AS: I really prefer the combination. I can put all of my day to day energy into producing – spend the bulk of my time putting the project together and all the work that takes – and then when it comes time for the acting – trust that I’ve put in all that time to learn my craft, and allow myself to do my work and just let go and release into the role. In some ways producing makes me better as an actor, because it allows me to be freer. When I was just acting, I think sometimes I had a tendency to work too hard, to make it harder than it needed to be. With the combination, I can put all of that effort into the producing, and then just relax when it’s time to act.
WA: What’s the hardest part about being a producer?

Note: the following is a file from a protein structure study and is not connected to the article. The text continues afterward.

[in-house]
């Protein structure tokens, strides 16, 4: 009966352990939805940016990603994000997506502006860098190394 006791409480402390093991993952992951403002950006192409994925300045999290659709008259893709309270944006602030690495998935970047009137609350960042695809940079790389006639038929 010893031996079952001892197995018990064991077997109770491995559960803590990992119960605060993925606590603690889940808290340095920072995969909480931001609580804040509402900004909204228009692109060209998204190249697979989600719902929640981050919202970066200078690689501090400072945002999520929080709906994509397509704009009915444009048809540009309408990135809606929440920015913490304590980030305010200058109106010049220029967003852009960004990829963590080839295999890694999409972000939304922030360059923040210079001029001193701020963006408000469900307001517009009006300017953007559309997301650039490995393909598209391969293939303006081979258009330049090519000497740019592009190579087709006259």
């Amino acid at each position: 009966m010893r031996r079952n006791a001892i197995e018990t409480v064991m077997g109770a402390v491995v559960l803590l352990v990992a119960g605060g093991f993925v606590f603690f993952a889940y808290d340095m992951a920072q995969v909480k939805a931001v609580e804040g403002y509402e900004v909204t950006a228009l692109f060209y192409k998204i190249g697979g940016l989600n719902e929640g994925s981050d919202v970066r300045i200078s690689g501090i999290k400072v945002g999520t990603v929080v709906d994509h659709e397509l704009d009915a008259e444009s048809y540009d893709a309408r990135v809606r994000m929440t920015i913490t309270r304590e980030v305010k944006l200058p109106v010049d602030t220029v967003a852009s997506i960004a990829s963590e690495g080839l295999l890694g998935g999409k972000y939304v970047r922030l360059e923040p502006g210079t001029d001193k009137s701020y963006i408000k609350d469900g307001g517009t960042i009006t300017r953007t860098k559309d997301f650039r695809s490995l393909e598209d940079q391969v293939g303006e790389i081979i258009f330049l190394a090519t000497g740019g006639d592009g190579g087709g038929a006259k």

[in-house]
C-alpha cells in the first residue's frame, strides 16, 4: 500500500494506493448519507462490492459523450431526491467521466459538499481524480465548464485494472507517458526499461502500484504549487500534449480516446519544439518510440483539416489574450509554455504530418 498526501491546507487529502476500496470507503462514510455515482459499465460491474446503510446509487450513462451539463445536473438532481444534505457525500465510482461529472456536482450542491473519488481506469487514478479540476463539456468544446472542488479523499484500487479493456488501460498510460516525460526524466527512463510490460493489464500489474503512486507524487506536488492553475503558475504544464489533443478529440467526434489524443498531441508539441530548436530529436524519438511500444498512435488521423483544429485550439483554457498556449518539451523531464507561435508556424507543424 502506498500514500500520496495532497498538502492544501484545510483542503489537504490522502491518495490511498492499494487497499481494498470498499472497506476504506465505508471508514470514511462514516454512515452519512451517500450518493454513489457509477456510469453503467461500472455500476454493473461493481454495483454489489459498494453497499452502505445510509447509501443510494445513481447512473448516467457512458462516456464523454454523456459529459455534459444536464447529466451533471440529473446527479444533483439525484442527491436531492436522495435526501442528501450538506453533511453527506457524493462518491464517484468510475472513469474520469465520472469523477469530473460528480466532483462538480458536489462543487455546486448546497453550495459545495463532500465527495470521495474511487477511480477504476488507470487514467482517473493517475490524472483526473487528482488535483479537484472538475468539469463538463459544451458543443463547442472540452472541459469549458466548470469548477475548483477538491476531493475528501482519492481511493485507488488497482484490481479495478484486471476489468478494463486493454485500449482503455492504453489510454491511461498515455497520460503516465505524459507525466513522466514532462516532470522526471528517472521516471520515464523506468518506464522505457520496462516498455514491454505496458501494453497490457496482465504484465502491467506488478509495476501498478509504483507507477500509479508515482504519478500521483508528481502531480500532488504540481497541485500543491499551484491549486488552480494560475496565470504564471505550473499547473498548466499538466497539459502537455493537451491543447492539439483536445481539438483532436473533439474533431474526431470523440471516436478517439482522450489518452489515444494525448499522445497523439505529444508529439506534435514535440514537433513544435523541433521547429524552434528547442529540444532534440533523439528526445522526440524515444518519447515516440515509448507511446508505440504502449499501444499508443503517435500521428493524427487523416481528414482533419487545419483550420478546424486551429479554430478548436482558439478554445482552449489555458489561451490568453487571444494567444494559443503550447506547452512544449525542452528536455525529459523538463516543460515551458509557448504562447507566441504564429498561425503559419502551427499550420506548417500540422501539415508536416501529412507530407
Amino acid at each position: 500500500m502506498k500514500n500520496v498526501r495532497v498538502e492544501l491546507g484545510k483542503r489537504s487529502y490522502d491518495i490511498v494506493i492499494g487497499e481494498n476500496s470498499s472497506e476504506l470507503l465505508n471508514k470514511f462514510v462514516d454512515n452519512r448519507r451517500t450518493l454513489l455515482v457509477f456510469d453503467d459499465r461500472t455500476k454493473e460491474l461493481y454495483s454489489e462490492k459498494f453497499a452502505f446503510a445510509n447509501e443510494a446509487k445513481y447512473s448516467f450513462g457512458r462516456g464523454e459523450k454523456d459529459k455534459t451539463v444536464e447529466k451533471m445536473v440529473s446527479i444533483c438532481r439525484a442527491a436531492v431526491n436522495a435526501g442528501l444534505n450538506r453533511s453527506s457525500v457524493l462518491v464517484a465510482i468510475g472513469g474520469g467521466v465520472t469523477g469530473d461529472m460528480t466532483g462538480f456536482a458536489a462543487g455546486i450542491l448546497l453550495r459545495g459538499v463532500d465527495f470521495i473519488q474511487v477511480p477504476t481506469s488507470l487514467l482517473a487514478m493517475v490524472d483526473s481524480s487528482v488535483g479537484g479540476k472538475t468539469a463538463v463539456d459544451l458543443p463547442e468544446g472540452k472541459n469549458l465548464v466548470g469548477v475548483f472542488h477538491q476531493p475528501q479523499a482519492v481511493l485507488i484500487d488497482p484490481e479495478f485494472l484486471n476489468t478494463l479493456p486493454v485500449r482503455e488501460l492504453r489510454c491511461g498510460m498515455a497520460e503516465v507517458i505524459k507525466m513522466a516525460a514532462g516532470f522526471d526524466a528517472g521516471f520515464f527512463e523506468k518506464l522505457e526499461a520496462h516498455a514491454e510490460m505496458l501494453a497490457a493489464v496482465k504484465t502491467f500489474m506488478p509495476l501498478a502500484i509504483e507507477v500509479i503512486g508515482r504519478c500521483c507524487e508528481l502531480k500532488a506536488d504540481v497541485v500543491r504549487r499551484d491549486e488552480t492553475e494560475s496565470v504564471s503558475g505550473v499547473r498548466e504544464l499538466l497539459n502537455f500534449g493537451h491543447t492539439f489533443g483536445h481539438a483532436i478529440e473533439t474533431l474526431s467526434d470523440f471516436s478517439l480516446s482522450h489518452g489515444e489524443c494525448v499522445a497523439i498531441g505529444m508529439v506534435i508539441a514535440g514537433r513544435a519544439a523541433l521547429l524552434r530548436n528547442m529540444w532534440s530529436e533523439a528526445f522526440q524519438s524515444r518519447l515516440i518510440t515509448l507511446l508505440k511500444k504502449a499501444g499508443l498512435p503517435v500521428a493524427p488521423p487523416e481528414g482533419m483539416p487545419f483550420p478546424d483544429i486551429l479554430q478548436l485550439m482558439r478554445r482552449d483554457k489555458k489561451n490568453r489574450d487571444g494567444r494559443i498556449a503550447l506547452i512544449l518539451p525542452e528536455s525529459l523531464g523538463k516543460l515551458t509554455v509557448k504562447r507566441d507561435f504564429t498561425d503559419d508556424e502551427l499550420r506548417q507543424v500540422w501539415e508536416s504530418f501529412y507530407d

AS: Just never, never, never giving up. There are so many times when it would be easy to just say – OK, that’s good enough. But it’s not. And some part of you knows it. And you have to keep going. I had a teacher at drama school who said “Everybody knows the difference between good and bad, but few are willing to do the work to get from good to great.” The struggle to try to get to great is the hard part, that’s the part that takes all the work. But as a producer, you know first hand how many people have taken a chance on your project – from the investors, to the cast, to the crew, to the distributors – and they’re all at the end of the day really taking a chance on YOU – since that’s where the buck stops. So if you stop before you’ve done everything in your power to make it great, well, to me, I just can’t do that. I have to go until I know that I’ve done absolutely everything in my power to make it the very best version of itself.
WA: Did producing give you any insight into filmmaking you didn’t have before?